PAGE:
Itinerary of my day trip in Brussels: Saint Michael and Saint Gudula cathedral - part 1

Last week, I went on a day trip to Brussels and it is the first time I traveled to another country by train. I often take the airplane instead as a return ticket to many European cities can cost less than €100. But traveling by train has its charm too, so I decided to go to Brussels, which is one of the destinations that has the least travel time to get there. On a relaxing break, I really want to avoid getting travel sickness.

I will share some useful information about my trip to Brussels from Rotterdam Central station. This will be divided in several parts, as there are just too many pictures.
 

Train from Rotterdam to Brussels and back

With the Intercity (IC) train, it costs €61.60 (one outbound and one return ticket). You can buy the tickets at the NS International website and you can choose to get a mobile ticket that will show up in the NS International app or to print them at home. You need to be able to pay with iDeal, Visa, Mastercard, or AMEX. If that's isn't an option for you, you can still buy the tickets at the machines at the train station on the day itself. At the machines, you can also find the "Superdagretour" tickets (value day return tickets), which I bought and couldn't find much information about online. For a day return ticket Rotterdam-Brussels, I only paid €40.40. The only catch is that you can only travel after 09:00 on weekdays, but you can travel whenever you want on weekends, during the months Juli and August, and on public holidays. It takes about 2 hours to get to Brussels from Rotterdam with the Intercity trains. The seats were very comfortable, but after 1.5 hours, I started to get a little bit of a backache and I wanted to move my legs. I really wanted to get out at the Antwerp stop instead. ^_^ 

You can also consider taking the Thalys train (travel time is about 1.5 hours), but the price would be €126 and I think I can even buy a plane ticket for that price and the travel time would only be about 45 minutes.


My day in Brussels


After the 2-hour long train ride, I got off at Brussels Central Station.

Basically, my day looked like this: Brussels Central station -> Saint Michael and Saint Gudula cathedral -> Les Galeries Royales Saint-Hubert -> Manneken Pis -> Grand-Place -> Brussels Central station. I went to all places by foot. It was quite a nice walk, not too tiring.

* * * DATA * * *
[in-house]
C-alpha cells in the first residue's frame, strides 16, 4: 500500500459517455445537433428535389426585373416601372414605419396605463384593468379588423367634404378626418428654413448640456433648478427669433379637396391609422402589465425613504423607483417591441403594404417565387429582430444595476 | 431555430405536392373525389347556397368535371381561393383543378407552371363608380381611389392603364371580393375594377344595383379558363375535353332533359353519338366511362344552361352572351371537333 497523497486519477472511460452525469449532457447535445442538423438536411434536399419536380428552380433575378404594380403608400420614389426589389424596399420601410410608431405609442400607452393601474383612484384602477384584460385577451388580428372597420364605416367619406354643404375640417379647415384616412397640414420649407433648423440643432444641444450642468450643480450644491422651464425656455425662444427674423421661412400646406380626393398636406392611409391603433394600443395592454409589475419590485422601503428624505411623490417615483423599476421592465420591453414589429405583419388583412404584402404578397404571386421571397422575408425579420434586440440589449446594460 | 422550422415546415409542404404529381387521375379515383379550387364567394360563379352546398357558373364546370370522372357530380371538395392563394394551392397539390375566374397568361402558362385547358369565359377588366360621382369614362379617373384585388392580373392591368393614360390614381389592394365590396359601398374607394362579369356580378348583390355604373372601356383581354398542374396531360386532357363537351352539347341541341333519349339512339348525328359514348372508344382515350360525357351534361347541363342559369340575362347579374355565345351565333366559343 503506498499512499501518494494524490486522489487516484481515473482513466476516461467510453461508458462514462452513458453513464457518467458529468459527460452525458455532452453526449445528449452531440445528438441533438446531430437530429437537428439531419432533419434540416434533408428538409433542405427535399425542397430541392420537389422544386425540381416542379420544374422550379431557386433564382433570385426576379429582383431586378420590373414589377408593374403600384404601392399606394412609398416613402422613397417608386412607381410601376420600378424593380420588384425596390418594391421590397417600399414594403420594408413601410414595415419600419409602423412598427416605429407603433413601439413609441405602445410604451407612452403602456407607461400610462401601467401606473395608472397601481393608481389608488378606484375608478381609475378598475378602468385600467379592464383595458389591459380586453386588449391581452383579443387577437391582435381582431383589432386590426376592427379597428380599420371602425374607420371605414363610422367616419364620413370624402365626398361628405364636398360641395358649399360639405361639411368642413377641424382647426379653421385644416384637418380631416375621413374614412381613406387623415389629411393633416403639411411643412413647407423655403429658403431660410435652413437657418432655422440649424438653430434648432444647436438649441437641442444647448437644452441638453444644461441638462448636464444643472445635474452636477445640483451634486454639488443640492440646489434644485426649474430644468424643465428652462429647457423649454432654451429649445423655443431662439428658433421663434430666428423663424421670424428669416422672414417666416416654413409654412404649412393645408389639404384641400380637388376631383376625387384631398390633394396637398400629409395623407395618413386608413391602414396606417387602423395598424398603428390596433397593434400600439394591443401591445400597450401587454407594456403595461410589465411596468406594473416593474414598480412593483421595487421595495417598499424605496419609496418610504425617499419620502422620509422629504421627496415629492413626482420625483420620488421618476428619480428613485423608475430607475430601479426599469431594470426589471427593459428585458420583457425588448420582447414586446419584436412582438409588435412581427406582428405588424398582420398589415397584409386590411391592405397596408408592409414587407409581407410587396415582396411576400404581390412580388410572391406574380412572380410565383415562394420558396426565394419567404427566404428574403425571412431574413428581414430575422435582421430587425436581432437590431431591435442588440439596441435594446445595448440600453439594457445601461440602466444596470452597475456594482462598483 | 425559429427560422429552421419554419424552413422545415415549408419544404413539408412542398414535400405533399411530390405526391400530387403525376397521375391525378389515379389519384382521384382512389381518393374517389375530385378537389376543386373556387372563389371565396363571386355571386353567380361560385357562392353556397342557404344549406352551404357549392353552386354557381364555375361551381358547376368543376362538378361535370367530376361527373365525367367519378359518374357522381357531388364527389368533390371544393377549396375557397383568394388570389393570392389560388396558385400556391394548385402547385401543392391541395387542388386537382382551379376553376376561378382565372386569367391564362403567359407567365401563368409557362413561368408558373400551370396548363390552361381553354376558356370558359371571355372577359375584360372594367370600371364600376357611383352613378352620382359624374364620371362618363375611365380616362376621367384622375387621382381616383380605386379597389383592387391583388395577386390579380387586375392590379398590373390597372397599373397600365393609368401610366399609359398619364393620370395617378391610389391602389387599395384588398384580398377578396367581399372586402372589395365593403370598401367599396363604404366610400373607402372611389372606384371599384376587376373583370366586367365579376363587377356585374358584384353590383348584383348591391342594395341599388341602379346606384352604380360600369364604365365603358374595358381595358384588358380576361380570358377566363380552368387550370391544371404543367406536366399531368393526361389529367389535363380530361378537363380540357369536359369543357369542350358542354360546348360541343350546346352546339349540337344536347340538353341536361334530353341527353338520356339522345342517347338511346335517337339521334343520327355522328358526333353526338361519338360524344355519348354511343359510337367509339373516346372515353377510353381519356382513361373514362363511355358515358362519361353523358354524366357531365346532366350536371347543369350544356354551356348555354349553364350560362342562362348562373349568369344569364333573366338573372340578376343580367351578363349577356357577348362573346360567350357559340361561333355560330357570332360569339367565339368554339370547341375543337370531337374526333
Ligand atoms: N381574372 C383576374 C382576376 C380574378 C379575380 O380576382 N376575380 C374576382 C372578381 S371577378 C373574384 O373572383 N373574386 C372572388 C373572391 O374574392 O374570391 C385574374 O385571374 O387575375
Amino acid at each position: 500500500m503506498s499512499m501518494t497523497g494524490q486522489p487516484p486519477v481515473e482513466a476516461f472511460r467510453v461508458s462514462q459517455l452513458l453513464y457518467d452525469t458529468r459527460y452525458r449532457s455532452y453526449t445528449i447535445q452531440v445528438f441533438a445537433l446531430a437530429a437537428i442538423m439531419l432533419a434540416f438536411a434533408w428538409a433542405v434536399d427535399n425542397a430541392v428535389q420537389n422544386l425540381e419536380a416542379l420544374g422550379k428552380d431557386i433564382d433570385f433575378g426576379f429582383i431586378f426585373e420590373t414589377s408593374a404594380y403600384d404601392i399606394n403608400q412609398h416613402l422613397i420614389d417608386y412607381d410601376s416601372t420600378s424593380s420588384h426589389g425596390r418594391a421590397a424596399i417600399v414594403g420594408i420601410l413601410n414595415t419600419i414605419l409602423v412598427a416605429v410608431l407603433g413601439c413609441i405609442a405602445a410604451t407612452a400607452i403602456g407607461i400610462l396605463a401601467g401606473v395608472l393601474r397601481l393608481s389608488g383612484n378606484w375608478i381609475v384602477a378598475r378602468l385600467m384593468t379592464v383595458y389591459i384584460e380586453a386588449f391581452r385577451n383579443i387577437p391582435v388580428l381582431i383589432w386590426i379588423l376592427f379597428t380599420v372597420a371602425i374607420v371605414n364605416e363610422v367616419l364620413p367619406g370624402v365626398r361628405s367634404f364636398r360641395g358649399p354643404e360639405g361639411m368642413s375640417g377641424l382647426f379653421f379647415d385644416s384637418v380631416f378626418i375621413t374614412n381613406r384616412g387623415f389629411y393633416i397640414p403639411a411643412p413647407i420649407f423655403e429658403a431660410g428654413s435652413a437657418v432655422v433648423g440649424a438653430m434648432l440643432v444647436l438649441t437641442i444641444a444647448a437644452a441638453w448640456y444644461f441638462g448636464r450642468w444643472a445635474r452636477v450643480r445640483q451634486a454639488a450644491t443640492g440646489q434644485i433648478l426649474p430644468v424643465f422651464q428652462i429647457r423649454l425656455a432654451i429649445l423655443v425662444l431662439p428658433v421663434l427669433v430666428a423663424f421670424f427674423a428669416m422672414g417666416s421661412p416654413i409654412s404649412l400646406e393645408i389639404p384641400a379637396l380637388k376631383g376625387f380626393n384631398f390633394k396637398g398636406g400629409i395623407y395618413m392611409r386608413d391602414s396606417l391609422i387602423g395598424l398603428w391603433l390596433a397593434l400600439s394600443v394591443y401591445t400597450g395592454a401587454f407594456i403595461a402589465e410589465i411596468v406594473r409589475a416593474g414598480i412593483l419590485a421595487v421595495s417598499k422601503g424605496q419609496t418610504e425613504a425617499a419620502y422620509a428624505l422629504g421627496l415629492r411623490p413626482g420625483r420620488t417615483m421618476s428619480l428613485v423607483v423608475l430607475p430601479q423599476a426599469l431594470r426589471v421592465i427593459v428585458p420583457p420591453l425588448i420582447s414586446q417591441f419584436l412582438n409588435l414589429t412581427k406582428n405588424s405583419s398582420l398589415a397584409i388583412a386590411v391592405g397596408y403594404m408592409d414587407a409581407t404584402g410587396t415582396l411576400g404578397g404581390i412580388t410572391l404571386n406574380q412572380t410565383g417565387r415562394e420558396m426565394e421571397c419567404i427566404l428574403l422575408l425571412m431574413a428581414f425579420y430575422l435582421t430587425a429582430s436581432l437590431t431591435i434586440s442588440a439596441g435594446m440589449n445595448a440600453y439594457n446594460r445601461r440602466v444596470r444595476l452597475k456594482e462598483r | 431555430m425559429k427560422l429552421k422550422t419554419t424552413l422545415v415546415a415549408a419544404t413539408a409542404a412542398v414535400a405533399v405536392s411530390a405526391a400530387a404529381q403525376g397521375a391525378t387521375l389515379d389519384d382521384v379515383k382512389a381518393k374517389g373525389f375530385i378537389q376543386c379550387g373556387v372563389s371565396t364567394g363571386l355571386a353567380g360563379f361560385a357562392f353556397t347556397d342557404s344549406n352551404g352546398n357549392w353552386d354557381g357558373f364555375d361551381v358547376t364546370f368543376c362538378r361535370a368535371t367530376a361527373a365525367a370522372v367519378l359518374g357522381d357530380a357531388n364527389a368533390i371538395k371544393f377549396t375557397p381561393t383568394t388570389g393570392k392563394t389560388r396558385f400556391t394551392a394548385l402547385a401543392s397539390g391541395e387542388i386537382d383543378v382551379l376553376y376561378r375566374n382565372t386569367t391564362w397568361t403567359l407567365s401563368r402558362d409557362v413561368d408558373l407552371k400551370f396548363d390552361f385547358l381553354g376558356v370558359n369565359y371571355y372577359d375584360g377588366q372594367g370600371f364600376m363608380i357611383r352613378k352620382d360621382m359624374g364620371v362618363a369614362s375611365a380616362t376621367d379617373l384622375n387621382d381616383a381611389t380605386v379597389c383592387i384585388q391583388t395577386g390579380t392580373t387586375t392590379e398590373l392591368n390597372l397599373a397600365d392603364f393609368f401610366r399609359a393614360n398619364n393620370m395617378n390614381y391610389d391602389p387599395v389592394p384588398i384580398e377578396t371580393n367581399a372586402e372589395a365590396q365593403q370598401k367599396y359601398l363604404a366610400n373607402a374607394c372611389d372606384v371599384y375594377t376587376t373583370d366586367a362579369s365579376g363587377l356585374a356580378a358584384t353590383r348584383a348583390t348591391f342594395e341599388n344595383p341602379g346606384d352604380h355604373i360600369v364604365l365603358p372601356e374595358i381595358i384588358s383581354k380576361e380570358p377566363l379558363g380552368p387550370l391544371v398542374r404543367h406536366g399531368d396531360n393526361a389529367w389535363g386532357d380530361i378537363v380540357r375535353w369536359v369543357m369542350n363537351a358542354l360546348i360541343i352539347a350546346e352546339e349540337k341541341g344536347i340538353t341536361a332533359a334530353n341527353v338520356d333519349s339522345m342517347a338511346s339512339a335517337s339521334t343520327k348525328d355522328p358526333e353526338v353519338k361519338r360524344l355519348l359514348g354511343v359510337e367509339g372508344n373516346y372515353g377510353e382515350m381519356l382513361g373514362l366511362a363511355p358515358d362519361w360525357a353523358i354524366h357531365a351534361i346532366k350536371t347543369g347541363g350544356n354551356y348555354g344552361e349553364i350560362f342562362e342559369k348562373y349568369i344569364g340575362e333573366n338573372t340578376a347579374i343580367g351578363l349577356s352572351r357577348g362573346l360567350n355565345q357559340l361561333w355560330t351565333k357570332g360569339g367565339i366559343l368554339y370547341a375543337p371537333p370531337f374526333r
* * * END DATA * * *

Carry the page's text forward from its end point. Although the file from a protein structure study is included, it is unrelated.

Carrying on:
Since I wasn't really familiar with Brussels, I think I took the tough road to the tourist sites. From the Brussels Central Station, I went from Cantersteen street -> Koloniƫnstraat -> Treurenberg (where I saw a very fairytale like church building, which seems to be back part of the Sint-Michiels en Sint-Goedelekathedraal) and ended at the Sinter-goedelevoorplein. It was a very steep walk upwards, so I really needed to rest a bit at the Saint Michael and Saint Gudula cathedral.


Saint Michael and Saint Gudula cathedral (in Dutch: Sint-Michiels- en Sint-Goedelekathedraal)


I was starting to get a bit lost, when I saw this beautiful, fairy tale like building.

Saint Michael and Saint Gudula cathedral (Sint-Michiels- en Sint-Goedelekathedraal) back part

It looks so amazing that I was drawn towards it.

Saint Michael and Saint Gudula cathedral (Sint-Michiels- en Sint-Goedelekathedraal) back part close up

When I walked around that building to find the possible entrance, I discovered that it is a large cathedral with a beautiful park view. There were a lot of benches, so taking a short breather was quite pleasant.

park view from the Saint Michael and Saint Gudula cathedral (Sint-Michiels- en Sint-Goedelekathedraal)


Saint Michael and Saint Gudula cathedral (Sint-Michiels- en Sint-Goedelekathedraal)

The entrance to the Saint Michael and Saint Gudula cathedral is free and you can find more info over here


Afterwards, I went via Rue de la montagne to Les Galeries Royales Saint-Hubert.


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